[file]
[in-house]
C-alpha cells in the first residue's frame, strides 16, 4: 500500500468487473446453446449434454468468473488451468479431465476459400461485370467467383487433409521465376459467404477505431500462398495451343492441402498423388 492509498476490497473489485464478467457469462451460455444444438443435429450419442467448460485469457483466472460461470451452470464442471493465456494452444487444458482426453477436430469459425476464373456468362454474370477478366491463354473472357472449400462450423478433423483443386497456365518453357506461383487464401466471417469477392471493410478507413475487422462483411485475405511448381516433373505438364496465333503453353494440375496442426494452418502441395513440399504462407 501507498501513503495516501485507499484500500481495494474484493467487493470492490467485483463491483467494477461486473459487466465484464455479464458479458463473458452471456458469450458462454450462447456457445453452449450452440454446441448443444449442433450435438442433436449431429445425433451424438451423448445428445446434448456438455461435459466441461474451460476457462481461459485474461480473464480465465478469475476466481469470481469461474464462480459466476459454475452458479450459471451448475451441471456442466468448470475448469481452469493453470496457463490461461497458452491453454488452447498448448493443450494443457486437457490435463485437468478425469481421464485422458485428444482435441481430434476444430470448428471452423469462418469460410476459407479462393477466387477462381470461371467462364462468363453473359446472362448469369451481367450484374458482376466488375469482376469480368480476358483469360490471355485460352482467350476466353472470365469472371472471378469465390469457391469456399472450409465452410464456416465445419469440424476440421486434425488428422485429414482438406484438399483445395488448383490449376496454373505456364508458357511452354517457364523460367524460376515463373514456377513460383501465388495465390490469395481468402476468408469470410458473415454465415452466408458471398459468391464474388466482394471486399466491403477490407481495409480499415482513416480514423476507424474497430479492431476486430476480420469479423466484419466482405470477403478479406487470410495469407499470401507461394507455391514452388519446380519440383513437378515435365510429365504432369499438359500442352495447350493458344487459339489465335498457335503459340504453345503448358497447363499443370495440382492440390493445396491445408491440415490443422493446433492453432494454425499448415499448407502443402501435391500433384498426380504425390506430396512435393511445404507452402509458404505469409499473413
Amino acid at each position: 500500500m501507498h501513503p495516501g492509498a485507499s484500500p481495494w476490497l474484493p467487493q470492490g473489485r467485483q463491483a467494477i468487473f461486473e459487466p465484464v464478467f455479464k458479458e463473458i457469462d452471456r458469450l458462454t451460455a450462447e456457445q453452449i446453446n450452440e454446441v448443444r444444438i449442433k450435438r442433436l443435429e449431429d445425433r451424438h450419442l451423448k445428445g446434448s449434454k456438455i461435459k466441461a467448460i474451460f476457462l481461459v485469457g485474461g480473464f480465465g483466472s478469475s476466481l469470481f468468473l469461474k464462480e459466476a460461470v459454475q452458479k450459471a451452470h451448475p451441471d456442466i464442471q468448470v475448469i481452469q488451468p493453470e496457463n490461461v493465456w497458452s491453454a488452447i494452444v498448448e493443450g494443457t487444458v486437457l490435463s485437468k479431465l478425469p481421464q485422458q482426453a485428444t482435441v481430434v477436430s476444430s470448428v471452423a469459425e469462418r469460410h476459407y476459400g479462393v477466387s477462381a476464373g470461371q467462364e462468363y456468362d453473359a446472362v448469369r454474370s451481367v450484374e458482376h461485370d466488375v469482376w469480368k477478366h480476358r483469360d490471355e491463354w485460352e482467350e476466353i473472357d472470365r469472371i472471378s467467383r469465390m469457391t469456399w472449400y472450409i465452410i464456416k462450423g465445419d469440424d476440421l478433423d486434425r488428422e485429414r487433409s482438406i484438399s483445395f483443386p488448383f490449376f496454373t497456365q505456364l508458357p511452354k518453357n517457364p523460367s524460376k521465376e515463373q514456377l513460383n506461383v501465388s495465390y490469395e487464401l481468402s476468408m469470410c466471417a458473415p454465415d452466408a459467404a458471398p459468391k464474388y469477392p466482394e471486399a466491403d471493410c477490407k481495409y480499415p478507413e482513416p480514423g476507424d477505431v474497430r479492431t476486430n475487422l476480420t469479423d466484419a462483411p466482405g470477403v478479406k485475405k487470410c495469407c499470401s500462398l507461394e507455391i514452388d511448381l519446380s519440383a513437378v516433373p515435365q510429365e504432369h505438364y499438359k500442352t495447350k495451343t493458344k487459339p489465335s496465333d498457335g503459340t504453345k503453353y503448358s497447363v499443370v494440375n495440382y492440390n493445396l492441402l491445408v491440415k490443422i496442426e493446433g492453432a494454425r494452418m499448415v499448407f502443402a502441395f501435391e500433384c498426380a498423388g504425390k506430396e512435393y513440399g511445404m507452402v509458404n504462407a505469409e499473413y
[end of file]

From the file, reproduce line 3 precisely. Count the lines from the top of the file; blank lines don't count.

Amino acid at each position: 500500500m501507498h501513503p495516501g492509498a485507499s484500500p481495494w476490497l474484493p467487493q470492490g473489485r467485483q463491483a467494477i468487473f461486473e459487466p465484464v464478467f455479464k458479458e463473458i457469462d452471456r458469450l458462454t451460455a450462447e456457445q453452449i446453446n450452440e454446441v448443444r444444438i449442433k450435438r442433436l443435429e449431429d445425433r451424438h450419442l451423448k445428445g446434448s449434454k456438455i461435459k466441461a467448460i474451460f476457462l481461459v485469457g485474461g480473464f480465465g483466472s478469475s476466481l469470481f468468473l469461474k464462480e459466476a460461470v459454475q452458479k450459471a451452470h451448475p451441471d456442466i464442471q468448470v475448469i481452469q488451468p493453470e496457463n490461461v493465456w497458452s491453454a488452447i494452444v498448448e493443450g494443457t487444458v486437457l490435463s485437468k479431465l478425469p481421464q485422458q482426453a485428444t482435441v481430434v477436430s476444430s470448428v471452423a469459425e469462418r469460410h476459407y476459400g479462393v477466387s477462381a476464373g470461371q467462364e462468363y456468362d453473359a446472362v448469369r454474370s451481367v450484374e458482376h461485370d466488375v469482376w469480368k477478366h480476358r483469360d490471355e491463354w485460352e482467350e476466353i473472357d472470365r469472371i472471378s467467383r469465390m469457391t469456399w472449400y472450409i465452410i464456416k462450423g465445419d469440424d476440421l478433423d486434425r488428422e485429414r487433409s482438406i484438399s483445395f483443386p488448383f490449376f496454373t497456365q505456364l508458357p511452354k518453357n517457364p523460367s524460376k521465376e515463373q514456377l513460383n506461383v501465388s495465390y490469395e487464401l481468402s476468408m469470410c466471417a458473415p454465415d452466408a459467404a458471398p459468391k464474388y469477392p466482394e471486399a466491403d471493410c477490407k481495409y480499415p478507413e482513416p480514423g476507424d477505431v474497430r479492431t476486430n475487422l476480420t469479423d466484419a462483411p466482405g470477403v478479406k485475405k487470410c495469407c499470401s500462398l507461394e507455391i514452388d511448381l519446380s519440383a513437378v516433373p515435365q510429365e504432369h505438364y499438359k500442352t495447350k495451343t493458344k487459339p489465335s496465333d498457335g503459340t504453345k503453353y503448358s497447363v499443370v494440375n495440382y492440390n493445396l492441402l491445408v491440415k490443422i496442426e493446433g492453432a494454425r494452418m499448415v499448407f502443402a502441395f501435391e500433384c498426380a498423388g504425390k506430396e512435393y513440399g511445404m507452402v509458404n504462407a505469409e499473413y